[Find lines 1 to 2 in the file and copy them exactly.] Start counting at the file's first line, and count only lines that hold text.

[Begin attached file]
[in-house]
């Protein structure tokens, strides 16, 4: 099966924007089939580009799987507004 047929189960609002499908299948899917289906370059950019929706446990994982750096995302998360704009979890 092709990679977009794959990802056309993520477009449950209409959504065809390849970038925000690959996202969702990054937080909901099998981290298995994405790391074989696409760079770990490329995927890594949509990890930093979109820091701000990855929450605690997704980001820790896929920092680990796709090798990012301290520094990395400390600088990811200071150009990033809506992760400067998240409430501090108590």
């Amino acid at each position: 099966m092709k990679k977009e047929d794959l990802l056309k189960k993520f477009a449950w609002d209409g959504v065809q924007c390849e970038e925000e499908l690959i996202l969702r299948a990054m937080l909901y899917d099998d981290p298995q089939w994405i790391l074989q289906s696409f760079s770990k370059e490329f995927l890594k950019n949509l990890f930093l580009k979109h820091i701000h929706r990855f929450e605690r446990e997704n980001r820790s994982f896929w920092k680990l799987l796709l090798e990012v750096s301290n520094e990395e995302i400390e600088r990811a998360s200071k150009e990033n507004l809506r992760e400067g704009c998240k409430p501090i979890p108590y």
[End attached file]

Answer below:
[in-house]
């Protein structure tokens, strides 16, 4: 099966924007089939580009799987507004 047929189960609002499908299948899917289906370059950019929706446990994982750096995302998360704009979890 092709990679977009794959990802056309993520477009449950209409959504065809390849970038925000690959996202969702990054937080909901099998981290298995994405790391074989696409760079770990490329995927890594949509990890930093979109820091701000990855929450605690997704980001820790896929920092680990796709090798990012301290520094990395400390600088990811200071150009990033809506992760400067998240409430501090108590």